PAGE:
The UN report says the jihadists come from some 80 countries. Photo: AP.
LONDON - The United Nations has warned that 15,000 foreign jihadists from 80 countries have travelled to fight in Iraq and Syria, raising the number of foreign militants to an “unprecedented scale.”
The UN Security Council report, obtained by The Guardian daily in London, also said that the Islamic State (ISIS) treasury has up to $45 million in funds from kidnappings for ransom, besides its revenues from oil smuggling, estimated at $1 million daily.
The newspaper quoted the report as saying that the jihadists have arrived from countries that had not previously contributed to global terrorism, and have joined the ranks of ISIS and other extremist groups.
Although it did not list all the 80 countries they come from, the report said “there are instances of foreign terrorist fighters from France, the Russian Federation and the United Kingdom of Great Britain and Northern Ireland operating together.”
The report, produced by a committee that monitors al-Qaeda jihadists, said the “numbers since 2010 are now many times the size of the cumulative numbers of foreign terrorist fighters between 1990 and 2010 – and are growing.”
It noted that more nations than ever will face the challenge of experienced fighters returning home from the conflict in Iraq and Syria.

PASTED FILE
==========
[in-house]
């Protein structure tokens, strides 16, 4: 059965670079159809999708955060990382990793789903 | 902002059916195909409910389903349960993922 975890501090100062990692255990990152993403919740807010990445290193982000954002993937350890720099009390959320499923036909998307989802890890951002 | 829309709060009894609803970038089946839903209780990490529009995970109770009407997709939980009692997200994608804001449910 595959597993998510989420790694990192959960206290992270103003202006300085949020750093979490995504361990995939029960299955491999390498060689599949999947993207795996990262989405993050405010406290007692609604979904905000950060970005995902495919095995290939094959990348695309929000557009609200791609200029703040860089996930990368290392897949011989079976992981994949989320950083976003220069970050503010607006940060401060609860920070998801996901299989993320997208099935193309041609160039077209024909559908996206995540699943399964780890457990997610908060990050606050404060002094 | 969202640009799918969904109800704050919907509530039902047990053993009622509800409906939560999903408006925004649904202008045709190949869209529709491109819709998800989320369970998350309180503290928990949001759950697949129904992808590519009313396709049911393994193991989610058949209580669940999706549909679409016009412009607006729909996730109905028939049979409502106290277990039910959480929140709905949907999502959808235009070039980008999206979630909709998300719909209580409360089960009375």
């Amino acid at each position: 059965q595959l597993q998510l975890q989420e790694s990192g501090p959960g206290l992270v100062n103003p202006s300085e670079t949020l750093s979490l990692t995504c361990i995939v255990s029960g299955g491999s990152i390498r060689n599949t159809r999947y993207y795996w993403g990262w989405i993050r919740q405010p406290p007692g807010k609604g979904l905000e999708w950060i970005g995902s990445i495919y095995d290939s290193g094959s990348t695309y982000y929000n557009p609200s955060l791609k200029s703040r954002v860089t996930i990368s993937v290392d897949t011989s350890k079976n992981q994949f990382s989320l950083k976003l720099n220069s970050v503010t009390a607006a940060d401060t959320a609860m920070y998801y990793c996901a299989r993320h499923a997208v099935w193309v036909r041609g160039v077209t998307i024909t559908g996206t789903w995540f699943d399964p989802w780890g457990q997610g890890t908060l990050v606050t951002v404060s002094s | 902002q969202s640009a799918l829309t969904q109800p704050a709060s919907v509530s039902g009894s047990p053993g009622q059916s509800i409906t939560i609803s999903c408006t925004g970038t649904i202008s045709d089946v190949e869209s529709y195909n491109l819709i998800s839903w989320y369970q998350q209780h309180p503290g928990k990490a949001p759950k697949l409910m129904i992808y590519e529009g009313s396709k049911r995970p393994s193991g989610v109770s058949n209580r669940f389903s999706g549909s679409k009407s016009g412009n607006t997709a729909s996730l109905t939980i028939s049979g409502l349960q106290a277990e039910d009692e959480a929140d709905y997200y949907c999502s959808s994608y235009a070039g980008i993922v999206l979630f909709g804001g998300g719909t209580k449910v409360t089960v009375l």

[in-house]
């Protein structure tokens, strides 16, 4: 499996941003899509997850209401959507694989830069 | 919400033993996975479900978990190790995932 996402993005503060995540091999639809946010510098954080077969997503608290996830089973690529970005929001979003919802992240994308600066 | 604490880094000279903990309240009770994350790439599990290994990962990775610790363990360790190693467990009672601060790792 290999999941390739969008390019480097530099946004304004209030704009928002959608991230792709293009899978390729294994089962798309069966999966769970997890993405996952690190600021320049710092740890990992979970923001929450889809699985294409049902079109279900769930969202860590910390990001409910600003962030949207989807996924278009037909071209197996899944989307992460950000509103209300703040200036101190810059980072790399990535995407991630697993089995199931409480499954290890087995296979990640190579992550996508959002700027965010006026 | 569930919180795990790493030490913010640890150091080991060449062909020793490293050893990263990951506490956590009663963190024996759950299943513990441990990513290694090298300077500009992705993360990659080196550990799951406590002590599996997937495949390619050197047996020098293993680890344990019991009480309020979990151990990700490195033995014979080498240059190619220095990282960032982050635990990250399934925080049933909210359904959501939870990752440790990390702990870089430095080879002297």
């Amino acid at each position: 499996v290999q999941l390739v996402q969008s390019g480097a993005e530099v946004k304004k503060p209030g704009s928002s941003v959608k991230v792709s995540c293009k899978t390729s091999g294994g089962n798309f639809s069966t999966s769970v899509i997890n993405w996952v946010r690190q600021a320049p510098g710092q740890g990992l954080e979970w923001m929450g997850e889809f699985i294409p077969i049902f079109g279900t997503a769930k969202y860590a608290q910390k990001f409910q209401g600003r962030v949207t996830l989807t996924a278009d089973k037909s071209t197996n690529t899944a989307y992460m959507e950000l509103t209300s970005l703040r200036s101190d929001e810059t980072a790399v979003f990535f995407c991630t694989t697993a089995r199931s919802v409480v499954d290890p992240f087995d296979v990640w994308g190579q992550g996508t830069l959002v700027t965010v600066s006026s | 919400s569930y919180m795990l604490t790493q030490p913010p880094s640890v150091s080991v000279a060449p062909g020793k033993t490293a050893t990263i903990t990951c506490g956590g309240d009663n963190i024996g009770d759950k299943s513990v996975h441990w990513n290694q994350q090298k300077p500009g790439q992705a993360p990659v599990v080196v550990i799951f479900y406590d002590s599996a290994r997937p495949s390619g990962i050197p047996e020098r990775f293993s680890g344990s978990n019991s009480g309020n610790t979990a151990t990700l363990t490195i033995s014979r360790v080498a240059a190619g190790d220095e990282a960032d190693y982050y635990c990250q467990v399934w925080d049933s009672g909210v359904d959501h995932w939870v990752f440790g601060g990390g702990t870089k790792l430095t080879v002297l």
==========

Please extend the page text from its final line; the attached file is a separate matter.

Dozens of people have been arrested around the world on their way to ISIS jihads or for helping the group, which controls large swathes of Iraq and Syria. Many countries in Europe are passing anti-terrorist laws.
The new UN figure raises previous US intelligence estimates of foreign jihadists, placing the number at 7,000 in March and 12,000 in July.
The Guardian said the UN report concluded that ISIS has taken the place of al-Qaeda and this has yielded an explosion of jihadist enthusiasm for the Islamic State.
“Al-Qaida core and ISISL pursue similar strategic goals, albeit with tactical differences regarding sequencing and substantive differences about personal leadership,” the UN report said, using a different acronym for ISIS.
It noted that while ISIS has a “cosmopolitan” embrace of social media platforms and internet culture, al-Qaeda has a “long and turgid messaging.”
A “lack of social media message discipline” in ISIS points to a leadership “that recognizes the terror and recruitment value of multichannel, multi-language social and other media messaging,” reflecting a younger and “more international” membership than al-Qaeda’s various affiliates, said the Guardian, quoting the report.
The ranks of ISIS are attracting many teenage boys and girls and even converts to Islam from Western countries. Three American girls between 15 and 17 from a Muslim background were caught in Germany recently as they were trying to join ISIS in Iraq and Syria.